Animals Falling Sick, Dying Near Hellish Ohio Train Derailment Site, Locals Claim

'We basically nuked a town with chemicals'
By Jack Phillips
Jack Phillips
Jack Phillips
Breaking News Reporter
Jack Phillips is a senior reporter for The Epoch Times based in New York. He covers breaking news.
February 13, 2023Updated: February 16, 2023

Animals are falling sick or dying near the train derailment and chemical fire in East Palestine, Ohio, according to reports, which has sparked fears of more widespread impacts.

Taylor Holzer, owner of a farm just outside the evacuation zone near the fire, told WKBN that several animals that he keeps on his property became ill. Some developed a range of symptoms, including liquid diarrhea and puffy faces.

“Out of nowhere, he just started coughing really hard, just shut down, and he had liquid diarrhea and just went very fast,” Holzer told the outlet of one of his animals. “Smoke and chemicals from the train, that’s the only thing that can cause it, because it doesn’t just happen out of nowhere,” he added. “The chemicals that we’re being told are safe in the air, that’s definitely not safe for the animals … or people.”

Authorities have said the train was carrying highly toxic vinyl chloride, hydrogen chloride, and other hazardous materials before it derailed. The Norfolk Southern Railroad train derailed while it was heading to Pennsylvania on Feb. 3.

Professor Kevin Crist, the director of Ohio University’s Air Quality Center, said that vinyl chloride is carcinogenic, causing cancer of the liver and other organs.

“Breathe those in under heavy concentrations, and it’s really bad for you,” Crist told ABC News. “It’s like an acid mist. It’s not something that you want to be around in high concentrations.”

One woman, a North Lima resident, claimed some of her chickens died in recent days.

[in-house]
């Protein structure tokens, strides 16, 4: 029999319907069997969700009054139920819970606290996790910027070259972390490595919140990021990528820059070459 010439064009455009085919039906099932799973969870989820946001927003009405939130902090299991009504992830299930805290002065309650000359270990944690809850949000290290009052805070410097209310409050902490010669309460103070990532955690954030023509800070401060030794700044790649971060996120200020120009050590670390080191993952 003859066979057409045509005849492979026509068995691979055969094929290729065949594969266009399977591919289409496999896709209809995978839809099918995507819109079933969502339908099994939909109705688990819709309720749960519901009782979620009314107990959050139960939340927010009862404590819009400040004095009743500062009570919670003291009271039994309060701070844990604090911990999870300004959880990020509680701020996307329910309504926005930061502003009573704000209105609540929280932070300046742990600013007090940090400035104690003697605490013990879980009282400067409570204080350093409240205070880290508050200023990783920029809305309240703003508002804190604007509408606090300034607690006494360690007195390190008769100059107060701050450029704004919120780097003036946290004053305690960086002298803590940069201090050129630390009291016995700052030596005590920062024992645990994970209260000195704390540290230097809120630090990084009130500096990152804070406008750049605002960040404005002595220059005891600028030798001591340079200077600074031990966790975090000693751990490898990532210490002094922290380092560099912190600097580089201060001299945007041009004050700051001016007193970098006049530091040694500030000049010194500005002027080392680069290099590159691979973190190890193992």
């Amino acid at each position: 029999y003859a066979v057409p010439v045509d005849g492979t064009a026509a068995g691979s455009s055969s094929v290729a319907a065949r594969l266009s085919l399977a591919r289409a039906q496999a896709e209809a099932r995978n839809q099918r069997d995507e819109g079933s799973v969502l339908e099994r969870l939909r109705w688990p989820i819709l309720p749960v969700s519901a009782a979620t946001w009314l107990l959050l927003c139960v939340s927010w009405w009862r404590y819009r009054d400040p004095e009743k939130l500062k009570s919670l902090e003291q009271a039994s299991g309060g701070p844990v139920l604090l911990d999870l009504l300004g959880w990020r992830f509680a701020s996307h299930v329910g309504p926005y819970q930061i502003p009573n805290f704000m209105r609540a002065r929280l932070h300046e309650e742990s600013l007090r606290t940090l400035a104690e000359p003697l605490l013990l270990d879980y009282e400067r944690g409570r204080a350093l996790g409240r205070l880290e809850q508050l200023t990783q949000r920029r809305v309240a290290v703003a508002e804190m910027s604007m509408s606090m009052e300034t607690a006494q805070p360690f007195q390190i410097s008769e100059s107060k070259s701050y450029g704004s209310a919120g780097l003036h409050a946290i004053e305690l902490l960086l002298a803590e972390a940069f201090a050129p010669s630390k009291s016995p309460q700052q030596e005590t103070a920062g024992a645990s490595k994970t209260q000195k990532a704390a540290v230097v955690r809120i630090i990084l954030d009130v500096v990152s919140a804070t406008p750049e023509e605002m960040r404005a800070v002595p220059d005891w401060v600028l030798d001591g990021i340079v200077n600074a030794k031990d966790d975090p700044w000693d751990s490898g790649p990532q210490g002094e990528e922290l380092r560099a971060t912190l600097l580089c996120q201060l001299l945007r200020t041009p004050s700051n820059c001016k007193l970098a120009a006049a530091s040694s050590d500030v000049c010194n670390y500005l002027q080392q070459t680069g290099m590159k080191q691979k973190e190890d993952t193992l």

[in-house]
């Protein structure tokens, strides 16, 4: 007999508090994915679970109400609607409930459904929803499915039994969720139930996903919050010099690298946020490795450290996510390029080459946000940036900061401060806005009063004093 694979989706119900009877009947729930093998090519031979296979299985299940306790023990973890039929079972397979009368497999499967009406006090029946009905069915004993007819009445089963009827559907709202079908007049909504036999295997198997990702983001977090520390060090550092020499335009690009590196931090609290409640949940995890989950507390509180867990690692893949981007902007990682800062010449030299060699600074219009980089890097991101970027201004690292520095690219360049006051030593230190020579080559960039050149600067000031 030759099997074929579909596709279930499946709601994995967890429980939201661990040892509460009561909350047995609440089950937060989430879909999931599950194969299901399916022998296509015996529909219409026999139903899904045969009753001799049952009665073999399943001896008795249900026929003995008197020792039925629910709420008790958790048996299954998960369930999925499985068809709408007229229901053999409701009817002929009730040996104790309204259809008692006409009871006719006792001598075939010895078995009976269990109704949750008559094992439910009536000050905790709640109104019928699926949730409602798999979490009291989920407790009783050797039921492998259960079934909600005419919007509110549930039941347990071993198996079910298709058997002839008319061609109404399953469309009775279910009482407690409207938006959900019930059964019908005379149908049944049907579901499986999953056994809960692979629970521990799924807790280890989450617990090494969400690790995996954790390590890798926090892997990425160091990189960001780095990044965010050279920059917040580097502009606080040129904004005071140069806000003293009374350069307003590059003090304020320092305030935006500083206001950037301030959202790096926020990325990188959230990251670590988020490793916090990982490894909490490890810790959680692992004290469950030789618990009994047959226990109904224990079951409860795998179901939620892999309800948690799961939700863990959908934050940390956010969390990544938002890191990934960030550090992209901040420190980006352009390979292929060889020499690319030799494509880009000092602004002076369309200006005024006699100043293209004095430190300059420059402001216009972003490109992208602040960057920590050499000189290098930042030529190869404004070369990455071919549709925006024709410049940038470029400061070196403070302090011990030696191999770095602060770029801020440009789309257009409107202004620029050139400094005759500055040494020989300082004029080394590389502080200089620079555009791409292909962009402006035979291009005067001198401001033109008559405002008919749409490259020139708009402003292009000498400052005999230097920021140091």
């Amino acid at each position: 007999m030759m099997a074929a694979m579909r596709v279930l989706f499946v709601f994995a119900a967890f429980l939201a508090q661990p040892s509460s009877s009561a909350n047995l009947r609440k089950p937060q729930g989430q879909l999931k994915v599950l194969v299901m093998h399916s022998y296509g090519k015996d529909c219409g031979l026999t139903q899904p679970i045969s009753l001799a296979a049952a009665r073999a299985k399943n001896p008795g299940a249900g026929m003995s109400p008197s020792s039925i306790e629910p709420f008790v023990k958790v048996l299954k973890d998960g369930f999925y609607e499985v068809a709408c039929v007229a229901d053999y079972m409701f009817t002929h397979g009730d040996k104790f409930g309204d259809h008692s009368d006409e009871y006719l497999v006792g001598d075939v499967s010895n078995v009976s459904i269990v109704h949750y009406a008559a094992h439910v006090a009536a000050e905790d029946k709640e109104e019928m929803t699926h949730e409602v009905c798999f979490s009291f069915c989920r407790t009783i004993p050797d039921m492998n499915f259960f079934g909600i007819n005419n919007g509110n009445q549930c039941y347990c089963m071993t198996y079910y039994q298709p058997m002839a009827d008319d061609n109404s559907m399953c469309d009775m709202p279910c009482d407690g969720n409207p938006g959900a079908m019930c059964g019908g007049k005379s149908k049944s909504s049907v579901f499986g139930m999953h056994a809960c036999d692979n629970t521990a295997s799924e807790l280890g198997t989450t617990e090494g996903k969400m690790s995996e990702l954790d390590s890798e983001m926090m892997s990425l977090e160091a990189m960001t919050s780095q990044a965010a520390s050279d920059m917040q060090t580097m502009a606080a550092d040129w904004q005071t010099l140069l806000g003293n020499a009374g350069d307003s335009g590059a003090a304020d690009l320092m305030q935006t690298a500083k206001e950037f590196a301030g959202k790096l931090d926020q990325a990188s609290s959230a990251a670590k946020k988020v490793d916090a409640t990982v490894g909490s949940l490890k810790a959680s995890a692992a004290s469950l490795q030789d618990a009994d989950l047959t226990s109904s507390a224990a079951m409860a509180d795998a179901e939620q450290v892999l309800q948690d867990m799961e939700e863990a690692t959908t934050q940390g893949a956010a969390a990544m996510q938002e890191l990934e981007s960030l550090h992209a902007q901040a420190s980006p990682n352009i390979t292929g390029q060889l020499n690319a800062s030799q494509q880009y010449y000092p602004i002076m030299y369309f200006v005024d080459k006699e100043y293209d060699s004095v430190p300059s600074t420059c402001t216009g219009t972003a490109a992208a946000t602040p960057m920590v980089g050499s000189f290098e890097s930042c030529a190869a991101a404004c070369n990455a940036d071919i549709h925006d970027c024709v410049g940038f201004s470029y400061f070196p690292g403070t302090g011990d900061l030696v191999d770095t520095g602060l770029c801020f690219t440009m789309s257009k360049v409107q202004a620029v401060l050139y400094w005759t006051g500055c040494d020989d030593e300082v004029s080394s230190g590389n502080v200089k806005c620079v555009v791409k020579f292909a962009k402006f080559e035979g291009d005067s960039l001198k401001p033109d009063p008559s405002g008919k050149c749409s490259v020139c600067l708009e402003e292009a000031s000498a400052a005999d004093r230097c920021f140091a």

“My video camera footage shows my chickens were perfectly fine before they started this burn, and as soon as they started the burn, my chickens slowed down and they died,” Amanda Breshears of North Lima, Ohio, told ABC27. “If it can do this to chickens in one night, imagine what it’s going to do to us in 20 years.”

There were also claims of fish dying in waterways in or near East Palestine. A local environmental official confirmed fish die-offs in reports last week.

“Leslie Run comes out of East Palestine and that goes into Bull Creek, which then goes into North Fork. And we know for sure that there has been some fish kill in Leslie Run and Bull Creek, and some portions of the North Fork,” Matthew Smith, assistant regional scenic river manager for the Division of Natural Areas and Preserves, told WKBN.

The fire was set as part of a “controlled release” to avoid a tanker failure that could have set off an explosion, authorities have said. But one local hazardous materials expert expressed reservations about the idea.

Referring to reports of dead animals, Environmental Protection Agency official James Justice told news outlets that his agency has been conducting constant air-monitoring tests in the area. They found that no toxic threats have been monitored in the area, while residents were told it’s safe to return home, he said.

Epoch Times Photo